I was baptized in my grandma’s church – a United Church of Christ. We went to services on most Sundays we were at Grandma and Grandpa’s house, which was only occasionally, as they lived an hour and a half away, and on Easter* and Christmas. I have fond memories of Easter in particular, where services were followed by fellowship full of home-baked goods and colored eggs and we’d have egg-cracking contests. My mom, sister, and I occasionally attended services at a Lutheran church in our hometown. We went to Sunday school and had bars and coffee/koolaid afterward.

When I was around thirteen, my parents decided I was going to go to confirmation classes. I hated the classes with the undying passion of a thirteen-year-old. My classmates were boys from my school, which was reason enough to hate the classes, but we also had to do homework and watch silly videos. I remember the boys and I asking questions about why we do this or that and the answer was, “Because it’s in the Bible here,” or “Because God says so.” I was a good kid and an obedient one (if memory serves), but this is one case where I put my foot down. I’d pretend to sleep through my alarm on Sundays so I’d miss church. I’d skip whatever confirmation classes I could. My parents struck a deal with me – get through confirmation and you can do whatever you want.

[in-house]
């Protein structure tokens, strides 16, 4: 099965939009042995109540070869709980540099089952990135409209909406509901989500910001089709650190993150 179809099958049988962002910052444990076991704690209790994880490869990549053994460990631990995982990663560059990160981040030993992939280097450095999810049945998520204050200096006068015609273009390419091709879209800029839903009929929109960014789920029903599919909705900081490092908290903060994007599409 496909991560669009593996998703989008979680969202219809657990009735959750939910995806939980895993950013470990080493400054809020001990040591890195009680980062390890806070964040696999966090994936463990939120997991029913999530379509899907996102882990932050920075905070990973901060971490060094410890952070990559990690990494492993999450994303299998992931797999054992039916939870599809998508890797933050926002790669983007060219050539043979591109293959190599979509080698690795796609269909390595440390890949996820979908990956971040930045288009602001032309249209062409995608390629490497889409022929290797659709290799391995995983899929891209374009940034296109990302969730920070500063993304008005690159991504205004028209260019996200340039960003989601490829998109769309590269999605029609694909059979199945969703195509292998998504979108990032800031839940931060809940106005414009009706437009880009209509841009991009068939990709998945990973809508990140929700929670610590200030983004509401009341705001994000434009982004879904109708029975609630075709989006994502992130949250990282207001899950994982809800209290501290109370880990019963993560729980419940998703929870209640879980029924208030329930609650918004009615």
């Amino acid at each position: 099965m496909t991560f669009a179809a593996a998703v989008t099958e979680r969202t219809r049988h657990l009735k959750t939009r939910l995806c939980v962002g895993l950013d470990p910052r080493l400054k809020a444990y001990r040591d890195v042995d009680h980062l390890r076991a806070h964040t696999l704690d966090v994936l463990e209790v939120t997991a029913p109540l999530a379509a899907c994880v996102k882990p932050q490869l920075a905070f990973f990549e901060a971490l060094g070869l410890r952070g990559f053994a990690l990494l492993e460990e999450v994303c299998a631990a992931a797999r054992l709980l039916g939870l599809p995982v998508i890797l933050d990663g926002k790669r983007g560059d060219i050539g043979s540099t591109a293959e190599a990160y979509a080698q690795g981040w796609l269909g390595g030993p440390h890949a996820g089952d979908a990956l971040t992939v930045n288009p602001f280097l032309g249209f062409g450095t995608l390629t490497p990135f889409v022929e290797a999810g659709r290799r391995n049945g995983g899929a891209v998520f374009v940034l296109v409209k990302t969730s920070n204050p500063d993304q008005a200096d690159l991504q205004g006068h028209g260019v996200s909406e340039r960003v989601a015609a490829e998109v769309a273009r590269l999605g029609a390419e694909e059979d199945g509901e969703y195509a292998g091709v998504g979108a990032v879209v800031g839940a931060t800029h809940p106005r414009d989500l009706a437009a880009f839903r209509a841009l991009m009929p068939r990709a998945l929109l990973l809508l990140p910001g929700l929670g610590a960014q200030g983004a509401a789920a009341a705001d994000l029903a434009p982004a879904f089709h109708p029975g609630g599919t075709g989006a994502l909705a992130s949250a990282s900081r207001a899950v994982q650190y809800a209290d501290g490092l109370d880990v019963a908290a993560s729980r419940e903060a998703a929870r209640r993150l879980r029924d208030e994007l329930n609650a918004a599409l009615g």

Really, I shouldn’t have been confirmed, because I didn’t meet the requirements due to my truancy. But one Sunday I put on a nicer outfit than usual and got up in front of the congregation and repeated some words that the pastor told us to repeat – without feeling them one little bit and doing it all the while just to get it done – and I was confirmed. I wasn’t struck down. So that was the end of any hope of Christianity and me, because, as far as I was concerned, any God who cared about this stuff would’ve sent down a thunderbolt and made an example of me and my lying ways.